TikTok craze sees teachers mistakenly called ‘pedophiles’ – staff quit jobs | UK | News

A craze for the video-based social media app has led students to make “derogatory comments” about their teachers. It’s called “teacher-bashing” and sees educators falsely labeled as adulterers and pedophiles.

Unions have warned that the harmful video content caused school staff to quit their jobs, while the videos have been reported to police.

The trends see students sharing video content from their teachers using hashtags, which allow users to search for different topics on TikTok.

The app uses a recommendation algorithm, so if a user looks at the hashtag #pedo, the algorithm would recommend the hashtag #pedoschool.

Schools noted that TikTok did not respond to requests to remove the allegations in a timely manner.

Due to the company’s slow response, parents took their children’s phones to school so staff could conduct their own investigation, the Telegraph said.

Teachers’ union The teachers’ union NASUWT warned that the trend is driving teachers to quit their jobs.

dr. Patrick Roach, secretary general of NASUWT, said: “If there is any evidence that companies like TikTok are actively promoting or inciting abuse of teachers, it is completely unacceptable and the government should take immediate action.

“There is simply no excuse for abusing teachers whose lives are being ruined as a result of posting malicious content on these social media platforms.”

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A slew of derogatory videos have been posted on the app, including of Wales’s Cwmtawe Community School calling police officers after the creation of a defamatory meme falsely suggesting a teacher was an offender.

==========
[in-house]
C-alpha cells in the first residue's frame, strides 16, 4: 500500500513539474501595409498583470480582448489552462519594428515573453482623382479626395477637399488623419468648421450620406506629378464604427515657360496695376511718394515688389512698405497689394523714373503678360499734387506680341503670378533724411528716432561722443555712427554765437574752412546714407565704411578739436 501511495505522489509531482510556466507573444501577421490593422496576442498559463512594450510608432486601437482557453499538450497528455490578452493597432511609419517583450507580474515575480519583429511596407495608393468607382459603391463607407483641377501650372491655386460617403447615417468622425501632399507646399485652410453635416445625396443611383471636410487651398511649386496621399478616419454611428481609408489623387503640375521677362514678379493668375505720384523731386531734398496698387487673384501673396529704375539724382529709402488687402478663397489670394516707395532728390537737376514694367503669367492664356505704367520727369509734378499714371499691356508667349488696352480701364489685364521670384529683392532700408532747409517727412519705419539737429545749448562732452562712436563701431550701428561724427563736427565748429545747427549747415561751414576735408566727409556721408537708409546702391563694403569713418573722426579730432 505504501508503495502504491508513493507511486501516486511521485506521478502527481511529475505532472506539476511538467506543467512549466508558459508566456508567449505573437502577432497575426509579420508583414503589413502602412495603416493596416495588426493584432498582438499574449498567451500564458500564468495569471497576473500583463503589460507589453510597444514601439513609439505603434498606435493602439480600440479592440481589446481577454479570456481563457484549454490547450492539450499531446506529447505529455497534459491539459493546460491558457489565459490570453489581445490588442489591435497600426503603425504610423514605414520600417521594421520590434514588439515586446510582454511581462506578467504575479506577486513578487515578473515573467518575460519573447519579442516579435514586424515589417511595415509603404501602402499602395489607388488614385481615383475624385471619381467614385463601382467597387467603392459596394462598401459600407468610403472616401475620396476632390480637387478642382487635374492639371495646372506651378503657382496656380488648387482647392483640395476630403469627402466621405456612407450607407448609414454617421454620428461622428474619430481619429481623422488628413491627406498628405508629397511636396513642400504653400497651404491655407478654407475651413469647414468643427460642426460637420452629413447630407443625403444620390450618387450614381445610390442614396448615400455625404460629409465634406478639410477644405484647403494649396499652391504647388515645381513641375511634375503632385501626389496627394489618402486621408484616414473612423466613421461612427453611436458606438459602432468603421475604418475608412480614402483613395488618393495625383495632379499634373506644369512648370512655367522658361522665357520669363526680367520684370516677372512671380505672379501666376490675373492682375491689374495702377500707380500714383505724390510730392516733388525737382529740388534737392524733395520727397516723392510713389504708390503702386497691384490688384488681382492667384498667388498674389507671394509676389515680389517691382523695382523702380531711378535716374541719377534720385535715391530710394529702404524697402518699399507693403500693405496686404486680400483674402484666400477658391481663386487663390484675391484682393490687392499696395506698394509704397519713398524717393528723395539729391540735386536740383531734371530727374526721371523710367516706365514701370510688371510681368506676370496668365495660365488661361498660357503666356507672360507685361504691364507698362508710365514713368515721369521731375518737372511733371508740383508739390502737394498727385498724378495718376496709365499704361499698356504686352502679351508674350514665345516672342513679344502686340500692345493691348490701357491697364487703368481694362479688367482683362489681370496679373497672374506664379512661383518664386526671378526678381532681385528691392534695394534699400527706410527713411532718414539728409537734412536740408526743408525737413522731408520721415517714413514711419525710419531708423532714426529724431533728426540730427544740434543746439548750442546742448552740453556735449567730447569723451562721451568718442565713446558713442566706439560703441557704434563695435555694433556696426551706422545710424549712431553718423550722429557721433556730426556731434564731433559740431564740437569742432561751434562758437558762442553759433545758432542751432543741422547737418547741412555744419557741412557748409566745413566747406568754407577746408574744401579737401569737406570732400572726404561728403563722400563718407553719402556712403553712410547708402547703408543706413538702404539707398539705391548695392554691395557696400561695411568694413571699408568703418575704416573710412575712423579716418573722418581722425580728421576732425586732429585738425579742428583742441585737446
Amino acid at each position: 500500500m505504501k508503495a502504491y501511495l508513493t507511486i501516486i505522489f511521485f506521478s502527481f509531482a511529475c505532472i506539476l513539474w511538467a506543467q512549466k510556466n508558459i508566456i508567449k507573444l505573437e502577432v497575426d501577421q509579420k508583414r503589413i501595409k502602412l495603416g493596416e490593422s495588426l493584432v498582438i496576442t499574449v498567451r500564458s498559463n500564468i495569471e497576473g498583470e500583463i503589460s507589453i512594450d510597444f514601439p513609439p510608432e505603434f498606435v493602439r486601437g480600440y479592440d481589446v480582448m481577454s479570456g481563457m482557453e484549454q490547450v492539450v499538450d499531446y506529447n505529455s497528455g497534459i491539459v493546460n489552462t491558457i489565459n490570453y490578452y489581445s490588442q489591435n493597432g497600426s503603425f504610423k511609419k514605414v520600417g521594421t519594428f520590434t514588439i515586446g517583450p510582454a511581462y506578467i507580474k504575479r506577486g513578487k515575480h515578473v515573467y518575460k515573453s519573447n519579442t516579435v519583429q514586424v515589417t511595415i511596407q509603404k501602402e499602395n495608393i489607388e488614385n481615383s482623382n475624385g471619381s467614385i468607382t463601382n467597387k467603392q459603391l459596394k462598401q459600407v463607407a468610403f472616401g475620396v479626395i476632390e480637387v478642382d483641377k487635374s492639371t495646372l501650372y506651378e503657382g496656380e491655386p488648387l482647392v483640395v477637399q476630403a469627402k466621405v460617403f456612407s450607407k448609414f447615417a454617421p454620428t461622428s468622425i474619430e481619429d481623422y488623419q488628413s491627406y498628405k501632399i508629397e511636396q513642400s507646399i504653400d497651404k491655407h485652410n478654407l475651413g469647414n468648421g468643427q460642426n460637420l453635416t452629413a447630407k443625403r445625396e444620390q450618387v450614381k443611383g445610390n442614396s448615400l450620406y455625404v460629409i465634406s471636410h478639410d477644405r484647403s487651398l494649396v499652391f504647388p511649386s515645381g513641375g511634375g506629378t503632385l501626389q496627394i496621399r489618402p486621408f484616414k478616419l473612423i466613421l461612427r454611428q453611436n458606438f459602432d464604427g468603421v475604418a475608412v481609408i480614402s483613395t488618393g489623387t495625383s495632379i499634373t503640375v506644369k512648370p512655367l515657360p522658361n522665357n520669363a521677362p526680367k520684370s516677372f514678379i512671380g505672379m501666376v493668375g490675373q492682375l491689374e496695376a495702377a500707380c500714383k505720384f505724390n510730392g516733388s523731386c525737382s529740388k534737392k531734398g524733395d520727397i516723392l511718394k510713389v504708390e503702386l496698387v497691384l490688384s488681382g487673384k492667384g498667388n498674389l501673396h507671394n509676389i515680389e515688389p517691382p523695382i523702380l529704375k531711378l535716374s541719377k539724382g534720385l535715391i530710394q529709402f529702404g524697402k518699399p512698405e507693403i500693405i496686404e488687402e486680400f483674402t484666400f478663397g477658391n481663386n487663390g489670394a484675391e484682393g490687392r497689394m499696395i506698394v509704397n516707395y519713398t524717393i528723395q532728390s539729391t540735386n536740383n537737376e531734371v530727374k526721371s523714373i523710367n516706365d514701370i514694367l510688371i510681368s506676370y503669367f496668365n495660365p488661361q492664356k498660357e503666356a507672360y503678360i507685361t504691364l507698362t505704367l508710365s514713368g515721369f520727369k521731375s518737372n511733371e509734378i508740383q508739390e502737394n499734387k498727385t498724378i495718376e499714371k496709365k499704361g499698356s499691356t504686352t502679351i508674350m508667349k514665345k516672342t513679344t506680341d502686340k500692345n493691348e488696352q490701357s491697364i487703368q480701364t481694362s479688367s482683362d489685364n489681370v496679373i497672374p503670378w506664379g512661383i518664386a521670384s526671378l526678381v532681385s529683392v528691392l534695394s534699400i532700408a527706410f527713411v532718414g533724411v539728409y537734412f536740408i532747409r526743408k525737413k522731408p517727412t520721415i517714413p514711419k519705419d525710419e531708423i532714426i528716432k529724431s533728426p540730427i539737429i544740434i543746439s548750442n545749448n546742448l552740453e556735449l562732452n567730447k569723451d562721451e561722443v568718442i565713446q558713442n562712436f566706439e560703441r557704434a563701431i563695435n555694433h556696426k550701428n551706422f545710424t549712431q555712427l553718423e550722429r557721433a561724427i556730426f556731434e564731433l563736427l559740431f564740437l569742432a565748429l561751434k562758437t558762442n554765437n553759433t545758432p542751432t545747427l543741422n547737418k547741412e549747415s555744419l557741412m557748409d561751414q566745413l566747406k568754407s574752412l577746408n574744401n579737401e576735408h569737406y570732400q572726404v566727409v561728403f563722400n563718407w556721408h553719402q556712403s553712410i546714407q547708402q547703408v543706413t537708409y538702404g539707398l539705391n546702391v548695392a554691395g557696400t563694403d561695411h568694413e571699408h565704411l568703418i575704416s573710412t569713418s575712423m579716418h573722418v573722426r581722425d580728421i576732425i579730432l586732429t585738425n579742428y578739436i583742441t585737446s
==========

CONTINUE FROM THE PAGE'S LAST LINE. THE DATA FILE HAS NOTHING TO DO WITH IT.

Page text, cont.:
Gemma Morgan, the assistant principal of the school, located in the Swansea Valley, said the footage was shot despite the school’s cell phone ban and published on TikTok.

Referring to a request to remove the images from the app, Ms Morgan noted that one of TikTok’s reports said they did not consider the images bullying.

She said the school was instead forced to launch its own investigation into the perpetrator and ask them to remove the footage.

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Students from Our Lady and St Patrick’s High School in Dumbarton, West Dunbartonshire had also posted TikTok videos making similar false accusations.

The school’s headteacher, Christopher Smith, sent a letter — written in conjunction with Laura Mason, the council’s head of education — to parents, guardians and carers, commenting on the “disturbing” nature of the posts.

The letter asked the recipients of the letter to check their children’s phones and check their social media accounts and their content.

Police Scotland had also been made aware of “disturbing” content produced by students about the school’s staff.

Commenting on the matter, a TikTok spokesperson said: “We are crystal clear that hateful conduct, harassment and intimidation have no place on TikTok.”

The tech company then said it “regretted” the “offensive content” posted on the platform.

TikTok also said it was “proactively” looking into such malicious allegations and that hundreds of pieces of content had already been removed.

The company also uses new technology to better detect abusive material and bans users where necessary.

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